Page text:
SAO PAULO, Aug 19 (Reuters) - Online retail sales in Brazil will likely slip in the third quarter from a year ago, according to the country’s longest-running e-commerce survey, as a sharp economic downturn hits even sectors accustomed to robust structural growth.
A drop in online sales this quarter, which appears likely based on July and August numbers, would be the first in the 15-year history of the E-bit survey, said Pedro Guasti, head of institutional relations for online services provider Buscapé Company, on Wednesday.
Still, year-end holiday promotions and rising average ticket prices should lift sales 15 percent in 2015 to 41.2 billion reais ($11.8 billion). At the start of the year, E-bit had forecast 20 percent annual sales growth.
”This is the worst quarter of the year, right now. So we’re hitting bottom and should recover soon,“ said Guasti. ”E-commerce is feeling the impact of the economic crisis just like everyone else.
The number of online shoppers in the first half of 2015 fell 7 percent from a year earlier, as “light users” in Brazil’s emerging middle class held off making purchases due to greater indebtedness, accelerating inflation and rising unemployment.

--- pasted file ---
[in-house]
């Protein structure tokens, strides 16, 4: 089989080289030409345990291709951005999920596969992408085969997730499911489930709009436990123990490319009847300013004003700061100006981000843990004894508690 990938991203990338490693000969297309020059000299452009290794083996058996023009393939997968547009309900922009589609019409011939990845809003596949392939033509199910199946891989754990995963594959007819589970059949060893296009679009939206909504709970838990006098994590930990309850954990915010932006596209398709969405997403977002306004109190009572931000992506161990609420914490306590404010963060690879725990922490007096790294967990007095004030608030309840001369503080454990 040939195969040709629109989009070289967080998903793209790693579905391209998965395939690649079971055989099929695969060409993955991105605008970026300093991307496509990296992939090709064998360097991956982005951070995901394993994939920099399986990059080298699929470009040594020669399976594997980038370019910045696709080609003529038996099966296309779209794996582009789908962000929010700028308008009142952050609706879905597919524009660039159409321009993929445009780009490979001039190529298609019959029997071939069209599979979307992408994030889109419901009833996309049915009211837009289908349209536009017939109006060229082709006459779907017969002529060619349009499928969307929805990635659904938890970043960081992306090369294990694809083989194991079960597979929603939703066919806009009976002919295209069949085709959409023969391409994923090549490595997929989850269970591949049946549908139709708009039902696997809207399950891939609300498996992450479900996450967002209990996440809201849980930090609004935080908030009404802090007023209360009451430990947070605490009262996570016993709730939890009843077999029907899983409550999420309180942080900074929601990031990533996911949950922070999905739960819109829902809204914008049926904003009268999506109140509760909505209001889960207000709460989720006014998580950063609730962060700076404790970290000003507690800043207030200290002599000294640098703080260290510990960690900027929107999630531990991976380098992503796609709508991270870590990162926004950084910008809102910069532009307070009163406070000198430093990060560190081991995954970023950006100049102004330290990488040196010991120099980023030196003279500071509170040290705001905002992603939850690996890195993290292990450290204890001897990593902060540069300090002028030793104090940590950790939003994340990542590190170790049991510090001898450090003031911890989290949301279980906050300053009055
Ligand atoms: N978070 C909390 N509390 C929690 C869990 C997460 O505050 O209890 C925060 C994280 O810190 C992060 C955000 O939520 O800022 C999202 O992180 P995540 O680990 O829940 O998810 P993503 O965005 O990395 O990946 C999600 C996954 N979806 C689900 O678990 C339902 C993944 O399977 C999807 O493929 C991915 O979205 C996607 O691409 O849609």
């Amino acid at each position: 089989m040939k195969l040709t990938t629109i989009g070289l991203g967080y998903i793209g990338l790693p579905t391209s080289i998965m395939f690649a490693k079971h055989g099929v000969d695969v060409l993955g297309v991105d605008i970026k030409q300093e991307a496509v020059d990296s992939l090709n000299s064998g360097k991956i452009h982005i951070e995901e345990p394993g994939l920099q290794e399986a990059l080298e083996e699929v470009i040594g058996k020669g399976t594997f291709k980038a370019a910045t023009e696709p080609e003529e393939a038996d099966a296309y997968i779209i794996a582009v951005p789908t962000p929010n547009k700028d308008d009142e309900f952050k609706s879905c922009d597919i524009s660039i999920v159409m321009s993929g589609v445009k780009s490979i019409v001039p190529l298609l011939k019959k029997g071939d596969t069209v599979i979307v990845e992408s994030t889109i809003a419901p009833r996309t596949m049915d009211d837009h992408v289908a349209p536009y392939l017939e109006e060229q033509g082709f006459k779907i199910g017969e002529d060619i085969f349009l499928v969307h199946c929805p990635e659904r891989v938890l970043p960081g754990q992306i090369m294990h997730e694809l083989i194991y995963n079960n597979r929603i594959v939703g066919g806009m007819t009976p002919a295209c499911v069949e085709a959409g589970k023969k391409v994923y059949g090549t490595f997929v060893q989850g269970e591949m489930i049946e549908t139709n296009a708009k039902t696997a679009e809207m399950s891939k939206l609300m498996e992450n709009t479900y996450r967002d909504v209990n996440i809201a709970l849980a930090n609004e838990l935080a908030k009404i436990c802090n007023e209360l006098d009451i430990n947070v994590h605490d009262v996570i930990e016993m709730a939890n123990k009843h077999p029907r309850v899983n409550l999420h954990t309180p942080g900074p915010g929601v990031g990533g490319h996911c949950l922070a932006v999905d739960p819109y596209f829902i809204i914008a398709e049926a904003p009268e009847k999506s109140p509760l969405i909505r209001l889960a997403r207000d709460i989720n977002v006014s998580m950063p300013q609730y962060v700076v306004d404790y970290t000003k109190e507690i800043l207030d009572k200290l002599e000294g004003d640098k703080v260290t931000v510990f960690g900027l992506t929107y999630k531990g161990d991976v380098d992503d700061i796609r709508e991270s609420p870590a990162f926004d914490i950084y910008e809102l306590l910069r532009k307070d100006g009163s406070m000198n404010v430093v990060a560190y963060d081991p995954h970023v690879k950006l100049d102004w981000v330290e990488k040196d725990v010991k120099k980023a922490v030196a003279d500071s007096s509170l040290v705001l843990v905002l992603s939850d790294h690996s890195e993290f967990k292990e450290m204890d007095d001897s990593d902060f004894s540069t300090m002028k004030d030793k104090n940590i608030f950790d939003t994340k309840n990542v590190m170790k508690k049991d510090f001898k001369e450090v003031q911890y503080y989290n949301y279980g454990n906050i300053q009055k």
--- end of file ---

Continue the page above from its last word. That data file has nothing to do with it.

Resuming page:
A slight rise in volumes and a 13 percent bump in the average purchase price contributed to 16 percent sales growth through June this year, according to E-bit, which surveys transactions on more than 21,000 websites.
The sharp depreciation of the Brazilian real, which has declined 24 percent against the U.S. dollar so far this year, has driven up the cost of imported electronics and photography equipment, which has risen as a share of Brazilian e-commerce.
Consumer inflation is running near 10 percent annually in Brazil, and an online price index that E-bit runs with economic research firm FIPE showed year-on-year rises in the second quarter, reversing more than a year of aggressive price wars.
Traditional retail sales volumes fell 2.2 percent in the first half of the year, according to government statistics agency IBGE, after sinking on a seasonally adjusted basis for five straight months - the longest consumer slump in 14 years.
E-bit is a research division of Brazil’s Buscapé Company, which is controlled by South African media conglomerate Naspers Ltd.
$1 = 3.51 Brazilian reais Reporting by Brad Haynes; Editing by Christian Plumb